Warren Buffett has put most of Berkshire Hathaway’s cash in short-term United States Treasury bills, now that they offer as much as 3.27% in yields. But while the news does not concern Bitcoin (BTC) directly, it may still be a clue to the downside potential for its price in the short term.
Berkshire Hathaway seeks safety in T-bills
Treasury bills, or T-bills, are U.S. government-backed securities that mature in less than a year. Investors prefer them over money-market funds and certificates of deposit because of their tax benefits.
Berkshire’s net cash position was $105 billion as of June 30, out of which $75 billion, or 60%, was held in T-bills, up from $58.53 billion at the beginning of 2022 out of its $144 billion total cash reserves.
The move is likely a response to bond yields jumping massively since August 2021 in the wake of the Federal Reserve’s hawkish policies aimed at curbing inflation, which was running at 8.4% in July.
For instance, the three-month U.S. T-bill returned a 2.8% yield on Aug. 22 compared with a near-zero yield a year ago. Similarly, the yield on the U.S. one-year T-bill climbed from zero to 3.35% in the same period.
Meanwhile, non-yielding assets like gold and Bitcoin have dropped roughly by 2.5% and 57%, respectively, since August 2021. The U.S. stock market benchmark S&P 500 likewise saw a decline, losing nearly 7.5% in the same period.
Such a difference in performance presents T-bills as an ultra-safe alternative for investors compared with gold, Bitcoin and stocks. Buffett’s T-bill strategy suggests the same, namely a bet on more downside for risk-on assets in the near term — particularly as the Fed gears up for more rate hikes.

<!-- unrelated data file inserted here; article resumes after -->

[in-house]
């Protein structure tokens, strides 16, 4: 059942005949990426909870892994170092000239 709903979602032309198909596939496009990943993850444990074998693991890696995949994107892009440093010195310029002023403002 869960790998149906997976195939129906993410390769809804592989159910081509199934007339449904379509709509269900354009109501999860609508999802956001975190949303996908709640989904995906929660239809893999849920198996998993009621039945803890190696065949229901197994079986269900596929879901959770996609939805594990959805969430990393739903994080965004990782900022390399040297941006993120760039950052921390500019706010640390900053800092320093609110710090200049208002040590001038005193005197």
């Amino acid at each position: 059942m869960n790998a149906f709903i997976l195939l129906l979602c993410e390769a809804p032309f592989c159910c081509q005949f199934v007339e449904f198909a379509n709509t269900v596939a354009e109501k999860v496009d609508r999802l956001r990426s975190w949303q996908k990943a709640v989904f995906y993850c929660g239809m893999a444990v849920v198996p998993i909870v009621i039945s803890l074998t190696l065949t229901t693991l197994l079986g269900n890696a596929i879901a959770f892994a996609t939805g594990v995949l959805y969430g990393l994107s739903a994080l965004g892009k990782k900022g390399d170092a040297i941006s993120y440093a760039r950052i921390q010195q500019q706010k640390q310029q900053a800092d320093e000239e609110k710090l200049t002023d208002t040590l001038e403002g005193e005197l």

“Buffett is a value investor, so he won’t allocate much when the equity markets are as overvalued as they have been for the last five years,” Charles Edwards, founder of quantitative crypto fund Capriole Investments, told Cointelegraph.
Meanwhile, Andrew Bary, an associate editor at Barron’s, underscored the market’s potential to tail Buffett’s strategy, saying:
“Individual investors may want to consider following Buffett’s lead now that they are yielding as much as 3%.”
Bitcoin: Safe haven or risk-on?
The risks of positive-yielding debts are dampening the demand for other potential safe havens, Bitcoin included. In other words, increasingly risk-averse investors could be opting for assets that offer fixed yields over those that don’t.
The performance of Bitcoin-focused investment funds in August supports this argument, with capital outflows for three weeks in a row, including a $15.3 million exit in the week ending Aug. 19.
Overall, these funds have lost $44.7 million on a month-to-date basis, according to CoinShares’ weekly report. In total, digital asset investment products, including BTC, have witnessed month-to-date outflows totaling $22.2 million.
Does that mean Bitcoin will continue to lose its sheen against positive-yielding U.S. government debts? Edwards disagrees.
“Allocation to Treasurys and other low-yield cash products is really a decision that needs to be made case-by-case depending on an individual’s goals and risk appetite,” he explained, adding:
“In the short-term, there are times it makes sense to hedge against Bitcoin’s volatility with cash, the best cash being the U.S. dollar. But in the long term, I think all fiat currencies tend toward zero against Bitcoin.”
Edwards also pointed out that Buffett's long-term strategy remains largely risk-on. Notably, Berkshire deployed 34% of its cash holdings to buy equities in May, and over 70% of its portfolio is still made up of risk-on assets.
“Looking at Buffett’s 75% risk allocation and knowing that Bitcoin has been the best-performing asset of all asset classes in the last decade, having the highest risk-adjusted returns, I know where I would be putting my money,” he added.
Buffett’s portfolio, however, will likely continue to eschew direct BTC investment, as the "Oracle of Omaha” remains a fierce critic. In February 2020, he said that it “does not create anything,” adding:
“I don’t own any cryptocurrency. I never will. […] You can’t do anything with it except sell it to somebody else.”
Earlier this year, however, Buffett’s Berkshire Hathaway increased itsexposure to a Bitcoin-friendly neobank while reducing its stake in Visa and Mastercard.
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